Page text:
From gangs, guns and broken arm on Table Mountain to Tour de France for Nic Dlamini
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BREST, France - South Africa's Nic Dlamini set off on cycling's Tour de France on Saturday, a long way from the township of his childhood and hoping his odyssey inspires youngsters growing up in similarly modest circumstances to reject gun crime.
Dlamini says there was an outpouring of joy when he was selected for the Tokyo Olympics that was redoubled when news came he'd be taking part in the world's greatest bike race, the first black South African to do so.
His status in South Africa is such that Dlamini had a surprise call of congratulation from Springboks' Rugby World Cup winning captain Siya Kolisi.
"I wasn't going to sleep much tonight anyway, but that was the highlight of my day," explained Dlamini, whose sports director later said: 'Nic is the Siya Kolisi of cycling in Africa'."
The 25-year-old may have left South Africa in his late teens for the chic Italian town of Luca, but he insists his thoughts will be with the Capricorn Park township kids who support him as he pedals his way around France over the next month.
"In the township itself, you'd be well known for owning a gun," he told AFP of his roots in Cape Town.
"You'd be more respected for owning a gun or shooting someone. It's a place where doing the wrong things gets you up there.
"Growing up you'd see from a young age that the kids wanted to get involved in gangsterism because they see everyone looks up to the gangsters."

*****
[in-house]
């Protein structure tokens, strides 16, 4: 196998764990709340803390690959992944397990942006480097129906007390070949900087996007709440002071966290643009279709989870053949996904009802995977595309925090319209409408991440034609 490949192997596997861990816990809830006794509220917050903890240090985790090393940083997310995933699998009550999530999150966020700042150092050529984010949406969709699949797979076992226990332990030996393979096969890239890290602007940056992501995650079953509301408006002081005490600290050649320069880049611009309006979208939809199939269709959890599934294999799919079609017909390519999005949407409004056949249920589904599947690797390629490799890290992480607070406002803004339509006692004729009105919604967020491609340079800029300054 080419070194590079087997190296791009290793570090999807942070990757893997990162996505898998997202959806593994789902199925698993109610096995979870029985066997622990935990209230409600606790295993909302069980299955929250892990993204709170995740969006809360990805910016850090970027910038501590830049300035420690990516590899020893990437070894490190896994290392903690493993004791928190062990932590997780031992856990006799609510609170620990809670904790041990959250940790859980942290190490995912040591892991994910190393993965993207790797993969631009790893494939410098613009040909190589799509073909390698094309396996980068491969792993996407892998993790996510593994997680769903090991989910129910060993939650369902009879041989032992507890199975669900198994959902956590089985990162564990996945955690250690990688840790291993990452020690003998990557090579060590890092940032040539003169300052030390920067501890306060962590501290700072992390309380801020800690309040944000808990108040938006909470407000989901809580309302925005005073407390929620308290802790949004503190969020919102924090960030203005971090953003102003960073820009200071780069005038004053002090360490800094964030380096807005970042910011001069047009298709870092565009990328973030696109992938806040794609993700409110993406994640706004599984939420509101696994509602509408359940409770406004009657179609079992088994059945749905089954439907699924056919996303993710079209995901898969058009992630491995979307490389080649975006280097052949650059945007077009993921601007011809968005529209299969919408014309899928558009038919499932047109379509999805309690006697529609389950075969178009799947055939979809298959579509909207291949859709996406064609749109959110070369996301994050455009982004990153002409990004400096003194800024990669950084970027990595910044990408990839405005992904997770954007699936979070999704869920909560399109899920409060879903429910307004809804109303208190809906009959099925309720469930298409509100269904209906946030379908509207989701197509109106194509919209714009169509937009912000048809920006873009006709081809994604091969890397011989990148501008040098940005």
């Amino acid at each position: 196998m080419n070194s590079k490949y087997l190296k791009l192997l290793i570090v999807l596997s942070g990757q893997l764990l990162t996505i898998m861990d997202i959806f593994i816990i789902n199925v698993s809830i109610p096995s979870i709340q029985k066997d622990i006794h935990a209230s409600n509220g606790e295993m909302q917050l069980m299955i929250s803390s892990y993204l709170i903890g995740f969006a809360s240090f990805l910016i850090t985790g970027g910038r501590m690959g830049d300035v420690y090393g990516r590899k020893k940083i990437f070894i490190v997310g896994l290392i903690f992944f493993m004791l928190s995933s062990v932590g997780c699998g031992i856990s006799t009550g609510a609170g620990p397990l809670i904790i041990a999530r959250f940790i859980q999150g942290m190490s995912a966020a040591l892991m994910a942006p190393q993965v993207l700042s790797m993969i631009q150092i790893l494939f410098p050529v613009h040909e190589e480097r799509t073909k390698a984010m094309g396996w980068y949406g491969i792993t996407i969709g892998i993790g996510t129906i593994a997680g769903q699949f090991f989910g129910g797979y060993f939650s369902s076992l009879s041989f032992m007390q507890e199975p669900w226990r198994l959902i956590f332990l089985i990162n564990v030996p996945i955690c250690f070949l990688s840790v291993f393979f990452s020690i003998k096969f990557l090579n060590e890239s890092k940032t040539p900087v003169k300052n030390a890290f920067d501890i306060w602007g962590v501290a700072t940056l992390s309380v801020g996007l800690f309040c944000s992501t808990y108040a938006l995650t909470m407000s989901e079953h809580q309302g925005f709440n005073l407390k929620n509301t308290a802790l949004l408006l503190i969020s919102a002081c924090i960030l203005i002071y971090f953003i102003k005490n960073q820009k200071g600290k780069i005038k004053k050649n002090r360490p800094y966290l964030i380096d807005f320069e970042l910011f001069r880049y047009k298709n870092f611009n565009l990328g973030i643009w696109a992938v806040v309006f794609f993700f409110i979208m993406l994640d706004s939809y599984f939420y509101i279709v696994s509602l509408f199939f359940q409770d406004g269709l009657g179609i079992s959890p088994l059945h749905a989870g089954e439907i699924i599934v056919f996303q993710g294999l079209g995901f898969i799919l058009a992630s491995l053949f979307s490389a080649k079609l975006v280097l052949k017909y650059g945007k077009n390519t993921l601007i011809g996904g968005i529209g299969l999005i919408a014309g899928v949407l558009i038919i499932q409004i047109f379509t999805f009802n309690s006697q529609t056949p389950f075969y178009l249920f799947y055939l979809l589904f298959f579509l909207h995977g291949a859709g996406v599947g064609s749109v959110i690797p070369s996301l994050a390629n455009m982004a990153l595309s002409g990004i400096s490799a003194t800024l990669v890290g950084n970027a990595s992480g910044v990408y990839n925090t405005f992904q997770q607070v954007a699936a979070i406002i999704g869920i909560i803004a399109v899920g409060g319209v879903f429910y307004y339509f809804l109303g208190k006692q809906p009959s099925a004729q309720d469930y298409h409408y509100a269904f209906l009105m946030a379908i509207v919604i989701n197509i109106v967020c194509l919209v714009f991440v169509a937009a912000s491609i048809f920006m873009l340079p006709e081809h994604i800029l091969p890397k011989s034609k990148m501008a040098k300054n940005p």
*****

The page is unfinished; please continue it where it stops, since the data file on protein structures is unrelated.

An incredibly special moment as we reveal our 8 riders for @LeTour 🇫![CDATA]>🇷!🖐️— Team Qhubeka NextHash (@QhubekaAssos) June 18, 2021
At a difficult time for the world, it’s our shared humanity that helps us believe.
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Dlamini says his ascent to professional sport is helping change that attitude.
"When they announced the Olympics (his own selection for the Tokyo road race) it started changing things, teenagers wanting to turn their lives around. It gave them hope that anything is possible. And when they announced the Tour it was even stronger," he said.
He may also be something of a role model for having stood up to rangers in 2019, who broke his arm in a scuffle over an alleged non-payment of an entry fee to where he was cycling.
Dlamini's own role model is South African trail-runner Ryan Sandes, who tried to persuade him to pursue a career in athletics.
"Cycling had become almost part of my backbone by then," he says of a decision that now seems to be the right one.
"My first bike was a re-spray, but I swear at the time it looked like the nicest bike I'd ever seen," Dlamini told AFP at his team hotel in Brittany.
"If you grow up in a township you are sort of like living in a box, you don't get to go out and see nicer things. So I thought my bike was really nice," he smiles.
He was soon in a sports club and spent time away from Capricorn in the extended summer holidays during the 2010 World Cup in South Africa.
"We had a clubhouse and we trained and slept there, it wasn't the most beautiful place but I was 14 and we trained and watched the World Cup and the Tour de France with all the others," he says fondly remembering his beginnings.
"Lots of good memories from back then," said Dlamini, who would soon move on to Luca and then to Girona in Catalonia after he graduated to Qhubeka's World Tour team a few years ago.
"My mum (Gloria Zalani) is super proud and obviously the rest of my family are too. I have a five-month-old son and a wife and I wish they could be here with me," he says.
"Especially on Mandela Day in Paris," he added of July 18 which is also the date of the Tour's finish this year.